British military ready as minister vows to 'protect our partners' in face of Russian aggression over Belarus and Ukraine

BRITISH troops are on standby to protect countries in Eastern Europe against aggression from Russia, a minister said today.

Tory chairman Oliver Dowden insisted the UK is committed to defending our allies amid growing alarm over Vladimir Putin's meddling.

There is a crisis at the Belarus-Poland border, where Kremlin puppet Alexander Lukashenko is weaponising migration to pressure the EU.

British and US security services are meanwhile increasingly worried Russia is going to invade Ukraine.

A force of 600 SAS troops is on standby to be sent to Kiev's aid if Moscow launches an attack on the country.

UK officials fear Putin has created the chaos in nearby Belarus to distract Europe's attention away from his real target.

Western spooks believe there's a "high probability" Russia will intervene, according to Ukraine's deputy defence minister Hanna Maliar.

She told the Financial Times their intelligence was based on more than just the 100,000 Kremlin troops amassing at the border.

Mr Dowden insisted the UK is ready to intervene to maintain peace on the continent.

He said: "British troops are in Eastern Europe. We have a large number of them in Estonia to offer our guarantee and protection as part of NATO.

"The UK invests more in defence than any other European country as a proportion of our GDP.

"We stand ready to protect our partners and to uphold peace and security in Europe."

The top Tory said the situation at the Poland-Belarus border is a "very worrying situation".

He added: "There's a great deal of attention being paid to it by the Government and we keep the whole situation under review.

"Our contribution as the UK is to the the defence and stability of Europe – that has continued despite us leaving the EU.

"It's more important than ever that we protect Europe, and we have got troops there to help do that.

"It's very much at the top of the agenda for the PM and the Defence Secretary, and our military assets are available there."

Tinpot Belarus dictator Lukashenko has been flying in asylum seekers from the Middle East and bussing them to the border with Poland.

Belarusian militants have then been helping them try to cross the heavily defended frontier into the EU.

The aim is to create a fresh migrant crisis which, like in 2015, will sew chaos and division within the bloc.

Britain has deployed a small team of military engineers to Poland to help the country combat the crisis.

Foreign Secretary Liz Truss said Lukashenko is "using desperate migrants as pawns in his bid to create instability and cling on to power".

She vowed: "The UK will not look away. We will stand with our allies in the region, who are on the frontier of freedom."

Brussels' foreign policy chief Josep Borrell denounced Minsk's actions as a "hybrid attack" on the continent.

He said: "Europe is in danger and Europeans do not realise it. Today’s world is no longer governed by the desire for peace and benevolence.

"We still have power conflicts between carnivores where herbivores are unlikely to survive.”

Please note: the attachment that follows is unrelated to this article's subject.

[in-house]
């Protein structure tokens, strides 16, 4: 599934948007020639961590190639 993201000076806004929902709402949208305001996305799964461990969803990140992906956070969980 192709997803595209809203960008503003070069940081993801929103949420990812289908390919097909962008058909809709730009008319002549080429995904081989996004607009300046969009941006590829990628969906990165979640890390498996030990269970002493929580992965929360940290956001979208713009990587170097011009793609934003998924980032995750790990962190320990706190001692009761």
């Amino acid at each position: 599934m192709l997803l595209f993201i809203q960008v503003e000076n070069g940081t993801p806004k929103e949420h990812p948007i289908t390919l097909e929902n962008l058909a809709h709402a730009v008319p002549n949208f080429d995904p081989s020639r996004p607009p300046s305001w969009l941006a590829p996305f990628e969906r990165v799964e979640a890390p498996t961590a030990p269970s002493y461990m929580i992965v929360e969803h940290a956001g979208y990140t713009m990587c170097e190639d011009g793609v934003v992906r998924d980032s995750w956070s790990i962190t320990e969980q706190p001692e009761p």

What is happening between Russia and Ukraine?

RUSSIA and Ukraine have remained technically at war since 2014.

Ukraine was aligned with Russia as part of the Soviet Union until its collapse in 1991, following which it became an independent state.

Both nations remained closely tied – but Ukraine gradually began to distance itself, seeking deeper ties with the West.

The open conflict was triggered by the Ukrainian Revolution in 2014 – when an uprising overthrew the pro-Russian government of Viktor Yanukovych.

Vladimir Putin's forces reacted by annexing the region of Crimea from Ukraine – a move which was widely condemned by the West.

The conflict then spiralled when pro-Russian groups in Eastern Ukraine then took up arms against the state.

Russia gave their backing the separatist forces which formed breakaway republics in Donetsk and Luhansk.

Putin's forces then launched a military incursion into these regions as they gave their support to the rebels.

Russia continues to hold Crimea – and claims the region joined them willingly after an illegal referendum.

Seven years have now passed and the War in Donbass remains at a stalemate.

It is estimated some 14,000 have been killed in the conflict, including more than 3,000 civilians.

Ukraine and the rebels signed a new ceasefire in July 2020 – but clashes have been steadily increasing again throughout 2021.

Meanwhile the US has said it is "very concerned" about a huge build up of Russian forces on the Ukraine border.

Some 100,000 Kremlin troops have descended the area amid growing fears of an imminent invasion.

It follows the release of shocking video which appeared to show Russian tanks, armoured vehicles and soldiers massing near the city of Voronezh – just 180 miles from the Ukrainian border.

The vehicles, which include a battalion of T-80U main battle tanks, are understood to have been brought down from the Moscow area.

Other clips show tanks being carried by train close to the city, while further footage shows a line of military troop-carrying trucks steaming down a highway in Bryansk around 100 miles from the border.

But Russia rubbished the reports and insisted it means no harm.

Spokesman Dmitry Peskov dismissed Western media reports that Moscow has intentions to invade Ukraine as a "hollow and unfounded attempt to incite tensions".

He added: "Russia doesn’t threaten anyone. The movement of troops on our territory shouldn’t be a cause for anyone’s concern."

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